VOLUNTEER SPOTLIGHT

 

 

 

The Volunteer Spotlight series highlights FIN’s most valuable resource: its dedicated community of volunteers and their role in making FIN Atlantic International Film Festival the premier event it is today. Our volunteers are incredibly diverse and from all walks of life:  young, old, bankers, medical professionals, bus drivers, actors, retired, or current students. 

 

 

Check out all these amazing volunteers!

 

CAITLYN HORNE | LOGAN LAWRENCE | ANDREA CLARK |  MICHAEL HOLLAND 

RENATA MAGESTE DA SILVA & HUMBERTO KEHDY 

CATHY CARREAU | LIZ FENNELL | TINA COMO | LIZ DEKKER 

MAJOH GOFFORD | BERNIE BEATON | ANNE BOUDREAU MARGARET CHISHOLM 

 JASON COMSTOCK | JOAN CURTIS | RODIN LEITAO 

 

 
 

 
 
 
 
 
 

Nadine: What is your day job?

Caitlyn: I work at Admiral Insurance in the Renewals Department as a Customer Service Rep, doing policy renewals for car insurance. 

 

N: How did you get involved with FIN? How long have you been a volunteer?

C: I always was interested in volunteering for FIN. I went online in July about five years ago and applied and rolled with it. I was funny because, when they had their old building, I strolled into the festival office and just said, “I'm here to help, what have you got?”

 

N: What is your favourite FIN Atlantic International Film Festival memory?

C: My favourite Festival memory would have to be the closing night gala about two years ago; it had such an incredible energy. It was the first year we started using the FIN brand. Everyone was so excited. After being up in the Transport office, it was so incredible to be able to join the people I had been working with and speaking with over the phone.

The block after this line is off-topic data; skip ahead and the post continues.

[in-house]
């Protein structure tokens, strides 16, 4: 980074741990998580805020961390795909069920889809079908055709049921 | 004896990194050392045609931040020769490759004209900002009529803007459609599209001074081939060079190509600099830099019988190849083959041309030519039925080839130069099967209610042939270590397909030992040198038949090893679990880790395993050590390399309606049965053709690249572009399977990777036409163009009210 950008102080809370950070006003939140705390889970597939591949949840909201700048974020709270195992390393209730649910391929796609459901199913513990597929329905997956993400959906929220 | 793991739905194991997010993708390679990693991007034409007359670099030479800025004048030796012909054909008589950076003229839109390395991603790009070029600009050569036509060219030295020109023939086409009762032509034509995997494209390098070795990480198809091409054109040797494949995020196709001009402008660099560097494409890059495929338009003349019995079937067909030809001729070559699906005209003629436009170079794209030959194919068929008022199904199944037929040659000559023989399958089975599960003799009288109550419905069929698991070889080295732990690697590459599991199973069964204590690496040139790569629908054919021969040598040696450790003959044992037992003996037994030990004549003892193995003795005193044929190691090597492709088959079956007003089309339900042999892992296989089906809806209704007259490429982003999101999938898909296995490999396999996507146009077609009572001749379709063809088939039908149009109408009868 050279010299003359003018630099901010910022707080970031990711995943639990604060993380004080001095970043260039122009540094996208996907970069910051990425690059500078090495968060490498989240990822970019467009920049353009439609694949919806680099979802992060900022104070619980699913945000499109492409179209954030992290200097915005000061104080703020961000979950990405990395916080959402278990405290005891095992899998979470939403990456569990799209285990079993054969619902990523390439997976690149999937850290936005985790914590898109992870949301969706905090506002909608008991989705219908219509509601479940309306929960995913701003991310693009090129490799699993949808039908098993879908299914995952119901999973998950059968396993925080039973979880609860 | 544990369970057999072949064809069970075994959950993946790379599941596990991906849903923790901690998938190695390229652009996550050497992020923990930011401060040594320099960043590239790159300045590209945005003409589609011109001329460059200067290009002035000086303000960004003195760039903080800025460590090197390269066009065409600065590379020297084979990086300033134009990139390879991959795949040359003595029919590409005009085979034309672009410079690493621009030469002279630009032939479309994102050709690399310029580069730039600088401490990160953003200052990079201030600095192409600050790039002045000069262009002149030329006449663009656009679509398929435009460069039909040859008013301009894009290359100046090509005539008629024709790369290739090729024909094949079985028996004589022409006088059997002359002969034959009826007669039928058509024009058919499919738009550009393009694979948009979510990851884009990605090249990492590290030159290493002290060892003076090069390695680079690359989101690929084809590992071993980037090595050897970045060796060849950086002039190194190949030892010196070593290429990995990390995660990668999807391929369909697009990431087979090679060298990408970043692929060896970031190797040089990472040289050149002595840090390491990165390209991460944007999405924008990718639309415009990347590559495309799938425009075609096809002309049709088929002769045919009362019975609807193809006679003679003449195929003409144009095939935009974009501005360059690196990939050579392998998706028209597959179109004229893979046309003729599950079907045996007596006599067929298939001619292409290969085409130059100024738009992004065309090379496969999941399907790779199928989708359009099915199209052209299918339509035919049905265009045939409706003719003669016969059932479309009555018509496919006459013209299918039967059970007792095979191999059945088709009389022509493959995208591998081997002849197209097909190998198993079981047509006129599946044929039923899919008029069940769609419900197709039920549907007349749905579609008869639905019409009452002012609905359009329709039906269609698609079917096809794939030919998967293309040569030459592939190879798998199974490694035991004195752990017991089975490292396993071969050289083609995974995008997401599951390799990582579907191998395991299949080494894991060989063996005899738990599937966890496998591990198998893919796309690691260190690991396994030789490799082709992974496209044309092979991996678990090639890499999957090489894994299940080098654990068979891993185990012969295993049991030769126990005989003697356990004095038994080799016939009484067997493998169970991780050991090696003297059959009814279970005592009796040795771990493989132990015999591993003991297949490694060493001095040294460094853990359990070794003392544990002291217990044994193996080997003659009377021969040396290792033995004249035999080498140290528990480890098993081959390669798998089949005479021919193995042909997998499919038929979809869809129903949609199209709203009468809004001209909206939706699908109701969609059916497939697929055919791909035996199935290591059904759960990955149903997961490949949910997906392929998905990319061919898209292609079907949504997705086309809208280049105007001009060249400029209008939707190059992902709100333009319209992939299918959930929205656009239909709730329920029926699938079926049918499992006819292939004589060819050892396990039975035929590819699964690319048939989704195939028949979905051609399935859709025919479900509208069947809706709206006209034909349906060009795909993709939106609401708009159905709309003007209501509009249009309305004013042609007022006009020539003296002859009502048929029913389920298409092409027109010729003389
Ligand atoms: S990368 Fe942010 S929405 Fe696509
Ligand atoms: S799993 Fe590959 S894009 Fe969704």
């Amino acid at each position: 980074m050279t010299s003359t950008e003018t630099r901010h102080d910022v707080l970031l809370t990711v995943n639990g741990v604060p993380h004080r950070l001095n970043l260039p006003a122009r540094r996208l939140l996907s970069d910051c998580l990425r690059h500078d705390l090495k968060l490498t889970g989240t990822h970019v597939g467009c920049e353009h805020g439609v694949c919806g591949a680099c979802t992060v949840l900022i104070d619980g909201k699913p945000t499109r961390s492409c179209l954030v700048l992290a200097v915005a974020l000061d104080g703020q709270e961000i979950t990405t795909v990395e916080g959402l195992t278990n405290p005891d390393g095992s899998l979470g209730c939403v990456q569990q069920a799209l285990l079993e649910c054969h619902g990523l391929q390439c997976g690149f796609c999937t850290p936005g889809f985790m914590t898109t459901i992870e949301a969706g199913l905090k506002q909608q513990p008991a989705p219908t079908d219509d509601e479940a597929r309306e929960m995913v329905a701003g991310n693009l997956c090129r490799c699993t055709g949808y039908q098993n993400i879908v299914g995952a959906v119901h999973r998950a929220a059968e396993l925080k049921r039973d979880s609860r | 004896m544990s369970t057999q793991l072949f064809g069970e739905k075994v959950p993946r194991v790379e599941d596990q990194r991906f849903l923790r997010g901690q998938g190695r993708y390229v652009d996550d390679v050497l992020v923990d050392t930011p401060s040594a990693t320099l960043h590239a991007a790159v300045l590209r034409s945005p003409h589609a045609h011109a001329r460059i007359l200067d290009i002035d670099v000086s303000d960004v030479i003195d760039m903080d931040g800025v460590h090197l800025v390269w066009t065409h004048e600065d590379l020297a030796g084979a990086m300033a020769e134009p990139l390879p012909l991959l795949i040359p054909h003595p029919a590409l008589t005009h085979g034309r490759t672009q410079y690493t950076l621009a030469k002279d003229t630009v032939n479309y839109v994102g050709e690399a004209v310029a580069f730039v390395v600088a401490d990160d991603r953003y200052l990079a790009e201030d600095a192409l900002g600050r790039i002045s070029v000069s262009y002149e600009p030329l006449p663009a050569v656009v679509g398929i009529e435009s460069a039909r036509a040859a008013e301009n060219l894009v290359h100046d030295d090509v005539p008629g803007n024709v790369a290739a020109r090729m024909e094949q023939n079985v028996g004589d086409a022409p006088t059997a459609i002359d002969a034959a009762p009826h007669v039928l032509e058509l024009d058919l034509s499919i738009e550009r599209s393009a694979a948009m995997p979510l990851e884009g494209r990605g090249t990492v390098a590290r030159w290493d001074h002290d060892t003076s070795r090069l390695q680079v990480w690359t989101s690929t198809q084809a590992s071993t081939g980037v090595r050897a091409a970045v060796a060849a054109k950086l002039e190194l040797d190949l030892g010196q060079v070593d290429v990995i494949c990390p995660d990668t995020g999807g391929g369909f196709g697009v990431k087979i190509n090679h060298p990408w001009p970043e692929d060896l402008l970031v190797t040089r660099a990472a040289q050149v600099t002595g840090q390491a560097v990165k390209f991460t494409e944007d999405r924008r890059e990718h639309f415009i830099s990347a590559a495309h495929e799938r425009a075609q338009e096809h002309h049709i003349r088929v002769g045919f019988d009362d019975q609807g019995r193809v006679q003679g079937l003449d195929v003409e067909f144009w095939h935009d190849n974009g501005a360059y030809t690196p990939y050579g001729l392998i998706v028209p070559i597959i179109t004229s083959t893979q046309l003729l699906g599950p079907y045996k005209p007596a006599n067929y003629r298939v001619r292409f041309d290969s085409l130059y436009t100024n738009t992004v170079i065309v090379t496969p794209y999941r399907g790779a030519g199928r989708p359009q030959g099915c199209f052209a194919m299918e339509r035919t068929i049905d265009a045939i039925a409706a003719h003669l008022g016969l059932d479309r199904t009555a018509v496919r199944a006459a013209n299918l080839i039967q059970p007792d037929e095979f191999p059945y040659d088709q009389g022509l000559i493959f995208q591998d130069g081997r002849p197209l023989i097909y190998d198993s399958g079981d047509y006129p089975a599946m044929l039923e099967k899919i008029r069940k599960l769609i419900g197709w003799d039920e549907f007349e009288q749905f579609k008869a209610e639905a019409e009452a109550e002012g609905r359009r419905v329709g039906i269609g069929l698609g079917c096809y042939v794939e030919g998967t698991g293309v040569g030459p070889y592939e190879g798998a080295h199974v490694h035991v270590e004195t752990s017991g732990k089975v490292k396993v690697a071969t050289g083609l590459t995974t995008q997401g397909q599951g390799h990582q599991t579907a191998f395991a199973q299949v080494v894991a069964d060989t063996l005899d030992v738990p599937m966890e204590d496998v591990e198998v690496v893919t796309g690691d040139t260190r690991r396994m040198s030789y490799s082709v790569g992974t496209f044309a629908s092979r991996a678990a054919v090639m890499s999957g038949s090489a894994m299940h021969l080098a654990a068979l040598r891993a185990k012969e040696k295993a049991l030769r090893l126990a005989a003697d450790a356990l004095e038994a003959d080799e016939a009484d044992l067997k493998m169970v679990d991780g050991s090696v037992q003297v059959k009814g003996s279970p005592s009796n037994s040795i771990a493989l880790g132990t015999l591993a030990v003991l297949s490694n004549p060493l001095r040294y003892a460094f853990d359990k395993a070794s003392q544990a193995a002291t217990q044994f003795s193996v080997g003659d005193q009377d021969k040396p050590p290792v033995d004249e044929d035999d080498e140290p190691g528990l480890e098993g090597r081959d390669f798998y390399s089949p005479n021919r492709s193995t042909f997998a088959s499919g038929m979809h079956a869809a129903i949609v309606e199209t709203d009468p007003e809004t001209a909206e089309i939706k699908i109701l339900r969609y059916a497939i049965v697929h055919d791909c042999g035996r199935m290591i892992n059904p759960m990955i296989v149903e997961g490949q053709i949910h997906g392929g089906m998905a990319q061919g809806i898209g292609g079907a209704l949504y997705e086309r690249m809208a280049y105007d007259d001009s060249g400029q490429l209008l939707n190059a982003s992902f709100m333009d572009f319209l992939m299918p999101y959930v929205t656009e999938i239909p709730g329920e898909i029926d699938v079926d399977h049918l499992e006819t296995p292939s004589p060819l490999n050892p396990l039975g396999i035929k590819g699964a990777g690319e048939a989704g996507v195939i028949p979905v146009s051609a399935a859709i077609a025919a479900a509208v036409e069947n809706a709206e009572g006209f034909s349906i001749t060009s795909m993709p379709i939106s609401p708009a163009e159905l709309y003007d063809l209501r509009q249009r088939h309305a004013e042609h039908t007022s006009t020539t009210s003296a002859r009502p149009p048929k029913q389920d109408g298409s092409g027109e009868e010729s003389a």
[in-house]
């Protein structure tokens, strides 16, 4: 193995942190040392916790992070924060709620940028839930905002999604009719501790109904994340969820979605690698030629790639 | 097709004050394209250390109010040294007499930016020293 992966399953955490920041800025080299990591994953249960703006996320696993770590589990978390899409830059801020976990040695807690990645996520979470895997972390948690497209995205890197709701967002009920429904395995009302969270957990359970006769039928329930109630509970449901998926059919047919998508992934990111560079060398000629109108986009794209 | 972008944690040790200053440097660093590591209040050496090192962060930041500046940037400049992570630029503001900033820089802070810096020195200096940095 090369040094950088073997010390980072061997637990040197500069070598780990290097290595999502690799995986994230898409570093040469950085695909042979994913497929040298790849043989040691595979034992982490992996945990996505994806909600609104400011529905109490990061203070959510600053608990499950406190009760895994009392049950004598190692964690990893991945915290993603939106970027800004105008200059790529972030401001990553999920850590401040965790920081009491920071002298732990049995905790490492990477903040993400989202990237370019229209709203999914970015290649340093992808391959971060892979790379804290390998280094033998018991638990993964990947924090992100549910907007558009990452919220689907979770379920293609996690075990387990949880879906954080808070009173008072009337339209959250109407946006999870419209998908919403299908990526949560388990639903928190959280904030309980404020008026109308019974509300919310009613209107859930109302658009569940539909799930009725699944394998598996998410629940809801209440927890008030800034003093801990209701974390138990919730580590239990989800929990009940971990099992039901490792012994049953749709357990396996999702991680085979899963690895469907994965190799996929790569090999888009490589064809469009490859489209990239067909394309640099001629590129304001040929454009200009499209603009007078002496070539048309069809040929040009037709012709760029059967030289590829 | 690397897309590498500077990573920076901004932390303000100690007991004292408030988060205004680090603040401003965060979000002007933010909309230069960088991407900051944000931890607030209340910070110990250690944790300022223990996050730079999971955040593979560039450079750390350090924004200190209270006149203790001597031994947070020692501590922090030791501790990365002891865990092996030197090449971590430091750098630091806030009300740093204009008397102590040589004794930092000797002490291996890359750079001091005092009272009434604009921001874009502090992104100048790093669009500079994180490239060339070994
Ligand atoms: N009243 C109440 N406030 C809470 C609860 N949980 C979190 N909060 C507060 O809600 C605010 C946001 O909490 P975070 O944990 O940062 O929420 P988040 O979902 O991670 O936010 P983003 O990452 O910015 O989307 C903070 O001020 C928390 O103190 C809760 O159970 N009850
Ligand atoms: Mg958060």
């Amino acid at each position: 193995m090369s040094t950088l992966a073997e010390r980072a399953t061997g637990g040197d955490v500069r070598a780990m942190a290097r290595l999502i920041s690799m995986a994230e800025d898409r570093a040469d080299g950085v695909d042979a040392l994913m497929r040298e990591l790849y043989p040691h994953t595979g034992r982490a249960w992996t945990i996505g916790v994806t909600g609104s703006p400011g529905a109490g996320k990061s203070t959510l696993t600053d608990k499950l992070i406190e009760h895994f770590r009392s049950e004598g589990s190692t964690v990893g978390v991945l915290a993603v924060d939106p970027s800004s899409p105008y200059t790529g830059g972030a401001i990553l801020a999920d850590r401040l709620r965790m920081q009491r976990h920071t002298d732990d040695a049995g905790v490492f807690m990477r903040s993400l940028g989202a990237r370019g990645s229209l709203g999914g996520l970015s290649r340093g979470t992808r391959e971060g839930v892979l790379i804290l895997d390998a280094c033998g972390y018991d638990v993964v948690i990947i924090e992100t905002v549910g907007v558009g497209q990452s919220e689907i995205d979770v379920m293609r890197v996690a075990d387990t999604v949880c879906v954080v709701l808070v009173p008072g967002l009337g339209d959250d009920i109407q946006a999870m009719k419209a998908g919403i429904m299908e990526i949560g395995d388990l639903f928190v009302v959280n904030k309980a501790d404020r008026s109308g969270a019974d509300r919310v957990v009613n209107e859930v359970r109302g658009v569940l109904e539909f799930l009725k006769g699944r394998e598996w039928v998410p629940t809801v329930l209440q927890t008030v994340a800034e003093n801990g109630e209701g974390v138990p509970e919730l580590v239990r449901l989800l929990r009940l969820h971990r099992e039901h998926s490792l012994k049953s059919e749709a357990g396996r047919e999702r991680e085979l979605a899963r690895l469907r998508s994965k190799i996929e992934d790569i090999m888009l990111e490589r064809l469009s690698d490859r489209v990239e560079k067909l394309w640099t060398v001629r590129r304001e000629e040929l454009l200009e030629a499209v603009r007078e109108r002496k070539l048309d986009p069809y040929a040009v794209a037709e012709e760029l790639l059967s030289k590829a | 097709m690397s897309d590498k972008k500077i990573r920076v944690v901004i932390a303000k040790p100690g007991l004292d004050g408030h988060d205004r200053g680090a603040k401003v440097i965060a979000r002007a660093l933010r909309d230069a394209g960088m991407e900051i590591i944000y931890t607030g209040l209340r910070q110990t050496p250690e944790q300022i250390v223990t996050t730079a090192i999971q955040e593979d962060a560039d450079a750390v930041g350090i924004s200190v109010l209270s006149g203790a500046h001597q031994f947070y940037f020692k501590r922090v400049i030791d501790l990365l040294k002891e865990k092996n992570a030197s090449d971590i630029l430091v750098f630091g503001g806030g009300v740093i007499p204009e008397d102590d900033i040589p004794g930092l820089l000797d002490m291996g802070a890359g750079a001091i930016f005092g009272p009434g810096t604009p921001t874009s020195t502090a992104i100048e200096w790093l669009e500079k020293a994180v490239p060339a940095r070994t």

Also, being able to do a tech review for the shorts program last year. I was just me in the theatre during the entire program, making sure all the audio and video were in sync.

 

N: What part of the film festival would you recommend to a first-time festival goer?

C: I would definitely recommend checking out the shorts programs to a first-time festival goer, because you're getting a straight shot of what the festival is all about.

 

N: What do you most look forward to every year at FIN?

C: I look forward to the Atlantic gala feature, the film from right here on our doorstep. One of our own, Mr. Craig Cameron, had the Atlantic feature a few years ago [as producer of Michael Melski’s THE CHILD REMAINS].

 

N: What is your favourite film?

C: One that I always kind of come back to, that I haven't been able to find since I saw it at the Calgary International Film Festival 10 years ago, called SOIS SAGE, a French film. One of those psychological films—like, it gets its hooks in you and kind of pulls you every which way until you get to the climax point and your mind is blown. It was the director’s first feature-length film and she just pulled it off so well. I’ve been looking for this movie for 10 years and still haven't been able to find it.  

 

N: What is your favourite movie snack?

I would have to say OMG’s, the chocolate gram clusters, otherwise known as Clodhoppers. It's such a fun alternative to popcorn. Of course popcorn is the iconic; everyone loves it!

 

 

 

 

 

 
 
 
 

Nadine: What’s your day job?

Logan: I’m a PhD candidate at Dalhousie University, and I also work part-time with the Nova Scotia Department of Health and Wellness.

 

N: What’s your PhD area?

L: It’s around health policy and policy capacity—so, how we can make health policies more successful.

 

N: It makes sense that you’re working with the Department of Health and Wellness, then! What do you do there?

L: I work in primary care policy, trying to figure out how Nova Scotians can get better primary health care services.

 

N: How did you get involved with FIN?

L: I’ve always loved movies! I can’t remember if I just heard an ad or saw posters for it. I think I probably went to the Festival first just to watch movies and then saw volunteers and chatted with a few people. And things kind of snowballed from there. I think it was probably 2012 or 2013, right when I first moved out to Nova Scotia.

 

N: And you volunteer with our social media team now?